By on February 9, 2018

Image: Hyundai

Hold on a minute, you’re thinking — you’re pretty sure you’ve seen this vehicle before. Yes, you have, as the conventional gas-powered 2018 Hyundai Sonata went on sale last summer with a revamped face, tail, and assorted other goodies.

What didn’t launch alongside the refreshed midsize sedan was its hybrid and plug-in hybrid siblings, which soldiered on with a 2017 face until just now. At the Chicago Auto Show Thursday, Hyundai had the distinct pleasure of pulling the wraps off a body already familiar to the buying public, just with different internals. Don’t worry, though, there’s still something new to talk about.

Besides the models’ updated visage, now almost completely in line with the internal combustion Sonatas (notice an extra LED strip below the stacked running lights), the hybrid model sees a bump in fuel economy. That is, assuming the EPA agrees with Hyundai’s estimates.

Image: Hyundai

Powertrain details remain the same as before, with a 2.0-liter direct-injection four-cylinder mating to a 38 kW electric motor where one would normally find the torque converter. Hyundai inventively calls this the Transmission-Mounted Electrical Device (TMED). The unit, which incorporates a clutch, gives drivers the ability to reach speeds of 75 miles per hour under electric power alone. As before, six-speed automatic governs the whole works.

With juice provided by a 1.76 kWh lithium-ion battery located beneath the trunk floor, total output from both gasoline and electric motors amounts to 193 horsepower. Despite the exterior changes, the models’ coefficient of drag remains the same slippery 0.24 (versus the gas-powered sedan’s 0.27). Still, Hyundai anticipates a mileage increase from 2017’s 38 mpg city/43 highway/40 combined — early estimates peg the 2018 model at 39 mpg city/45 highway/42 combined.

Sonata Hybrids should roll onto dealer lots before the end of this quarter.

Image: Hyundai

Plug-in variants carry the same specifications as the previous model year, offering up to 27 miles of all-electric driving range. In this model, the battery grows to 9.8 kWh, with the larger 50 kW electric motor bringing total system output to 202 horsepower.

The plug-in model trails its hybrid sibling in the race to dealerships, arriving sometime in the second quarter of 2018.

Regardless of which green Sonata you buy, Hyundai’s throwing in three years of complimentary Blue Link connected car services. This feature, appearing last year, allows owners to keep tabs on their vehicle and issue remote commands like “engine start” via a smartphone app, or through Amazon Alexa or Google Assistant. Plug-in Hybrid owners can use the app to program a charging schedule for their car — a money-saving feature, assuming your local electricity provider uses time-of-use billing.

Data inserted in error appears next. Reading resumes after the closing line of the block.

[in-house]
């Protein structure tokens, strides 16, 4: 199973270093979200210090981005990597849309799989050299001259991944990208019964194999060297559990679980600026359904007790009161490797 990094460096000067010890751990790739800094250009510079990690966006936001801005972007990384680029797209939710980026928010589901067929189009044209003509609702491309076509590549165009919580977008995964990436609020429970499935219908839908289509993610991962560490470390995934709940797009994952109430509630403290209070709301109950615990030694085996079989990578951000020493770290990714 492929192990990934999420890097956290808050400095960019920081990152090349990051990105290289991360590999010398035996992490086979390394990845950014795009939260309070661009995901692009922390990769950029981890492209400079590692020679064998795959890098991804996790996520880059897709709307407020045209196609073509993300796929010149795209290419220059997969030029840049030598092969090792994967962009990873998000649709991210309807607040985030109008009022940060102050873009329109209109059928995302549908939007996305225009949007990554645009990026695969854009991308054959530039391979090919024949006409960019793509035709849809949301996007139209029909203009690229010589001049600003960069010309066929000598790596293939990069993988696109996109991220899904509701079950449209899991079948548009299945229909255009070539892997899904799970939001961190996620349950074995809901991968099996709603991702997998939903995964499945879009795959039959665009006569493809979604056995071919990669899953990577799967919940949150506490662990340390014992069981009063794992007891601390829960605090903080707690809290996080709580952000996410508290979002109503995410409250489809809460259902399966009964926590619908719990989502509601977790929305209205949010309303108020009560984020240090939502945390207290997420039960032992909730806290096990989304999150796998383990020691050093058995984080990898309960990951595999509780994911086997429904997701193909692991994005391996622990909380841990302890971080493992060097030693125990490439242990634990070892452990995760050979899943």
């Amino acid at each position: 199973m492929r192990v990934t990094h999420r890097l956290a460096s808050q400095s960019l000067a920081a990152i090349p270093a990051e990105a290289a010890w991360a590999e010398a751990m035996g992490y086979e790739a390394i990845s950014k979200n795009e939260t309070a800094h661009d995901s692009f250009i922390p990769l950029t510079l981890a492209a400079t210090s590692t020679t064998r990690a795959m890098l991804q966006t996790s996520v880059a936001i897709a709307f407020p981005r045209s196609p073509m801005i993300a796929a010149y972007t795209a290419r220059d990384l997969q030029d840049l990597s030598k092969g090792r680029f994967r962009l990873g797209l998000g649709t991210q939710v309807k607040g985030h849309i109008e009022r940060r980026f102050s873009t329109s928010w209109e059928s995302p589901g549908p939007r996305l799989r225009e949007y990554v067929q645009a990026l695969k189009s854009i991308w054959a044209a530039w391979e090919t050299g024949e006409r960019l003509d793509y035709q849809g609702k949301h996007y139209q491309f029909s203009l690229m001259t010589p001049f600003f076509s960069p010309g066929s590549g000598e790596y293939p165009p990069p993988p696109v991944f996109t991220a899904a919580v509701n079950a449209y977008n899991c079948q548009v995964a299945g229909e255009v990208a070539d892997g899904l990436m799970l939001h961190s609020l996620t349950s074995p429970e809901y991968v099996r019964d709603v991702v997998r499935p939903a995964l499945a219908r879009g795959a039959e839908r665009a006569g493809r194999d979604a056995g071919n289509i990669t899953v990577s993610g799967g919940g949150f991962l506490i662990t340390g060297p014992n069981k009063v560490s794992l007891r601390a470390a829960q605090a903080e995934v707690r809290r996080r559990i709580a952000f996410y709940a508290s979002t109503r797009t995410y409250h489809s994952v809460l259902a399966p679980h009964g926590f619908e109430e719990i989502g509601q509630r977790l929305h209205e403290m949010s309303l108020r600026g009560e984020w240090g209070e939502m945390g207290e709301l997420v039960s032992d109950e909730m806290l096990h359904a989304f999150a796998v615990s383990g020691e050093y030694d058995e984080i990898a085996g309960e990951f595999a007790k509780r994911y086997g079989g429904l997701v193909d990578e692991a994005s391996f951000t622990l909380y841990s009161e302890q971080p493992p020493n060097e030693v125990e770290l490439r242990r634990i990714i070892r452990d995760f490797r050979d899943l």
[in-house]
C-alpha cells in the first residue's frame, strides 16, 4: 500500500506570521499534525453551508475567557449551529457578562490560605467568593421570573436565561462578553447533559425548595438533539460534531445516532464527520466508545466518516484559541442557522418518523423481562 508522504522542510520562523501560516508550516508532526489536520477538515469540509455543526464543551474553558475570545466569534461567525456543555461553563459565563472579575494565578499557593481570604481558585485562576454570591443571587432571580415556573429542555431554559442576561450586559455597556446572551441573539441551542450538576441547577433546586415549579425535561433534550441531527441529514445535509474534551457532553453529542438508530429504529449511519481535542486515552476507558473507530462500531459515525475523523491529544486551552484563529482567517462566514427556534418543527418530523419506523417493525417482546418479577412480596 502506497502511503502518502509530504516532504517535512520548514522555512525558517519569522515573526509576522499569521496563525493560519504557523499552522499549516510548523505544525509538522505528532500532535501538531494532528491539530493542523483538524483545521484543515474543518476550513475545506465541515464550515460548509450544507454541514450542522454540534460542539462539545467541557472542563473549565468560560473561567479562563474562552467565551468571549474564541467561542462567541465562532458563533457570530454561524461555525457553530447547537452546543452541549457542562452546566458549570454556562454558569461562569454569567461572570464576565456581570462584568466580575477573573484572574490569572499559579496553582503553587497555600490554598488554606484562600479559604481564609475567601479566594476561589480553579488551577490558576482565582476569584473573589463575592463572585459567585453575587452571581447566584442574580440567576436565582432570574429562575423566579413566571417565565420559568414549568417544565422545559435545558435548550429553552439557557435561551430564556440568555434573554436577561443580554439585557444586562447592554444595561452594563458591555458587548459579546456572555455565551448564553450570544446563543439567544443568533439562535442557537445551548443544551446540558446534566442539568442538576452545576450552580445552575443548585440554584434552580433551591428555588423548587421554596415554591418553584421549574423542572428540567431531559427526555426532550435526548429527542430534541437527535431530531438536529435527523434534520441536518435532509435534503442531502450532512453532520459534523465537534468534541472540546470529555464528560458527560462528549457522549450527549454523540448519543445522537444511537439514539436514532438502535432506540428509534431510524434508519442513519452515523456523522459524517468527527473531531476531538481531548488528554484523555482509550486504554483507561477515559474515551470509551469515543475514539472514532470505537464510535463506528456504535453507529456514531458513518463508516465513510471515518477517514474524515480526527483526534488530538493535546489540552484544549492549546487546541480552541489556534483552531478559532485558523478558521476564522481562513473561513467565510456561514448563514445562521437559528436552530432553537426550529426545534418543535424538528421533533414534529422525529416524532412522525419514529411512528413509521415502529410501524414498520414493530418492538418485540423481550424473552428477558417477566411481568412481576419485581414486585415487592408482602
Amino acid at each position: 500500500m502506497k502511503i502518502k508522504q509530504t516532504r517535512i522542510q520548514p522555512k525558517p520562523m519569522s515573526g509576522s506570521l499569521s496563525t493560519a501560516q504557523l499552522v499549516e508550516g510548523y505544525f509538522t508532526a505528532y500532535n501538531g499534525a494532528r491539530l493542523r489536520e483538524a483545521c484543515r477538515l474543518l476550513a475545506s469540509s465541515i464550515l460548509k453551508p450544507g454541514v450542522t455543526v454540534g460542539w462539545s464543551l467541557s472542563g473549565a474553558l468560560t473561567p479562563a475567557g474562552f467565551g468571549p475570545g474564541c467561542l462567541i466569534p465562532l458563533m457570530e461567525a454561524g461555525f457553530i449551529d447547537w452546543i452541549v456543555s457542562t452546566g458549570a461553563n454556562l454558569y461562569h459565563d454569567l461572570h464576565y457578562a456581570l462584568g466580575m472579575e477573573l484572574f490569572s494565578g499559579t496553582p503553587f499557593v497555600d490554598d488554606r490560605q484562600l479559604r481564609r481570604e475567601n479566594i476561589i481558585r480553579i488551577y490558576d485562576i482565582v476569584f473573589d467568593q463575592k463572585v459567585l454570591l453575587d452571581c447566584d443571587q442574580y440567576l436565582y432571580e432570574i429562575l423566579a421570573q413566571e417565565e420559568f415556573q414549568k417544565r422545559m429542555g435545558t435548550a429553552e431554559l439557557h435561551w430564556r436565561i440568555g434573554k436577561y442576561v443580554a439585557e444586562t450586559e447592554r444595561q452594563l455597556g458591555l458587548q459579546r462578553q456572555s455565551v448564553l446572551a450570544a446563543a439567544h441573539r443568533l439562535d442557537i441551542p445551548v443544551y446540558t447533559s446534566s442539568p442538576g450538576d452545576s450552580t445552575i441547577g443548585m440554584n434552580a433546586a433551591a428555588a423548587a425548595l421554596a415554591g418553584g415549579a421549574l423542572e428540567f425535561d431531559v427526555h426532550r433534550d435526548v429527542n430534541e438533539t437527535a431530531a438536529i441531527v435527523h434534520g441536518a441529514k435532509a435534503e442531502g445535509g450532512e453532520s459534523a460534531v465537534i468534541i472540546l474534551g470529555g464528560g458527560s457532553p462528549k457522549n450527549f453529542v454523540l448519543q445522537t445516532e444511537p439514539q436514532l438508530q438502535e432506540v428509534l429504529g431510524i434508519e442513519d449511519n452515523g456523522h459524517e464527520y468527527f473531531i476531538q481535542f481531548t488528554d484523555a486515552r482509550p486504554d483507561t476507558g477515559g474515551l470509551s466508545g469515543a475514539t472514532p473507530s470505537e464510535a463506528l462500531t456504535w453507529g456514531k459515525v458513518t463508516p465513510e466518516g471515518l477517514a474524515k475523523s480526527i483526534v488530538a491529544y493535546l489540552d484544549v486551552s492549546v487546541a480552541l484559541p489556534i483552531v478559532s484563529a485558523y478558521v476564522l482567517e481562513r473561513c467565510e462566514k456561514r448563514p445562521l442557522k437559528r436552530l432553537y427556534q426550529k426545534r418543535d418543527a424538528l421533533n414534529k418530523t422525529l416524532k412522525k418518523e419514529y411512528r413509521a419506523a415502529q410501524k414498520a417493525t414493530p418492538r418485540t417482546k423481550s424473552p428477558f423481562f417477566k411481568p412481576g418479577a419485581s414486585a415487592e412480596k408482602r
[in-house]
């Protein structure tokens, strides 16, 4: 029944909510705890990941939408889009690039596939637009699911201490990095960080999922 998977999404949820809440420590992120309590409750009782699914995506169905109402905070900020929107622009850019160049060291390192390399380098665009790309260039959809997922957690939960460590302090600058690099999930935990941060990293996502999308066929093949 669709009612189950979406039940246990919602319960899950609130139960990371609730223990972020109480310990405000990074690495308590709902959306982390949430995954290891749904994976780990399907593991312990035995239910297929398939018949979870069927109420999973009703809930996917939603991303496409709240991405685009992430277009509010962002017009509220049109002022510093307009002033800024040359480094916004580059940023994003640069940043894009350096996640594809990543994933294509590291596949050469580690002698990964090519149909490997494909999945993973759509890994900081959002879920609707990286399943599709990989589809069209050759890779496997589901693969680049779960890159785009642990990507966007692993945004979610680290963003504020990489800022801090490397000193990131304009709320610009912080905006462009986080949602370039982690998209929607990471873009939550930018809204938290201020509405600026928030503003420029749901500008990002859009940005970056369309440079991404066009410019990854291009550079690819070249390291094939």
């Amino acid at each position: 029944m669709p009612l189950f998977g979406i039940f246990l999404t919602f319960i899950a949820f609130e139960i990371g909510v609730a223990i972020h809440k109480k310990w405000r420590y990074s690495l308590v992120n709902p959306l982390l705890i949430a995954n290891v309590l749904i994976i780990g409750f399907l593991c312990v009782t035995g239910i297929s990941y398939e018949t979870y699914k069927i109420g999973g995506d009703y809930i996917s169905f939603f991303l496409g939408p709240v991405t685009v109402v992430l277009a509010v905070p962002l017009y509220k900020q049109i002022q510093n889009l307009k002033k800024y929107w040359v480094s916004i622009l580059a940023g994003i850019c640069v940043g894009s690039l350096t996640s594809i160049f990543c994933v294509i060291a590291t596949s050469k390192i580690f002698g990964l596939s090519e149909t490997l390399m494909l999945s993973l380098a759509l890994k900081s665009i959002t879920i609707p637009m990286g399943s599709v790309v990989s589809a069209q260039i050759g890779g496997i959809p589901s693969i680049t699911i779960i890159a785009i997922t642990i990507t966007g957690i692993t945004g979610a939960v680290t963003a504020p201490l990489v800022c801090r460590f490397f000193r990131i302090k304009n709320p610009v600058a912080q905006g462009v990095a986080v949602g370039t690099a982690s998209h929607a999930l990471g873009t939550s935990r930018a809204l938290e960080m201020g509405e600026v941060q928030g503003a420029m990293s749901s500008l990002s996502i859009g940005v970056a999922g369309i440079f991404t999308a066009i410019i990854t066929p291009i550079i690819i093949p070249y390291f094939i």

Besides the new looks and suspension upgrades bestowed upon their hydrocarbon-loving stablemates, these gas-sipping sedans also gain new driver-assistance features. Blind-spot detection, rear cross-traffic alert, and lane change assist come standard, but you’ll shell out extra coin for automatic emergency braking.

Pricing remains a question mark, but we don’t expect a drastic increase in MSRP from the 2017 models. Hyundai faces plenty of competition in this segment, and the public’s declining interest in passenger cars means value has to be part of the automaker’s strategy.

[Images: Hyundai]

Get the latest TTAC e-Newsletter!

Recommended

2 Comments on “2018 Hyundai Sonata Hybrid Gets a Possible Mileage Boost; Plug-in Is Just Happy for the New Face...”


  • avatar
    Joe D

    My sister has a 2016 Hybrid model. In most driving – her mileage is slightly higher. Recently drove from Long Island to central PA – got 55 mpg round trip.

  • avatar
    aquaticko

    I hope that Hyundai is adding a 60/40 split-folding rear seat as standard now. It’s currently only available with on the more expensive of the two trim levels, and with Honda and Toyota now offering the split-fold rear seat as standard on all their hybrid models–not to mention that the mechanism itself really can’t cost the company more than $100–Hyundai will look quite cheap if it’s not included on all trims.

Read all comments

Back to TopLeave a Reply

You must be logged in to post a comment.

Recent Comments

  • Jarred Fitzgerald: Well, that’s China for you, always with the “imitation game.” Though I have to...
  • threeer: My sister bought a 1997 Toyota Tercel under the guise of needing a cheap and economical commuter car. We...
  • focaltac: More like Tigershart.
  • Deontologist: Vehicle suddenly shuts off due to excessive oil consumption? Wouldn’t that involve ignoring the...
  • Superdessucke: With these emissions problem, would Tiger Shart be an appropriate nickname?

New Car Research

Get a Free Dealer Quote

Who We Are

  • Matthew Guy
  • Timothy Cain
  • Adam Tonge
  • Bozi Tatarevic
  • Chris Tonn
  • Corey Lewis
  • Mark Baruth
  • Ronnie Schreiber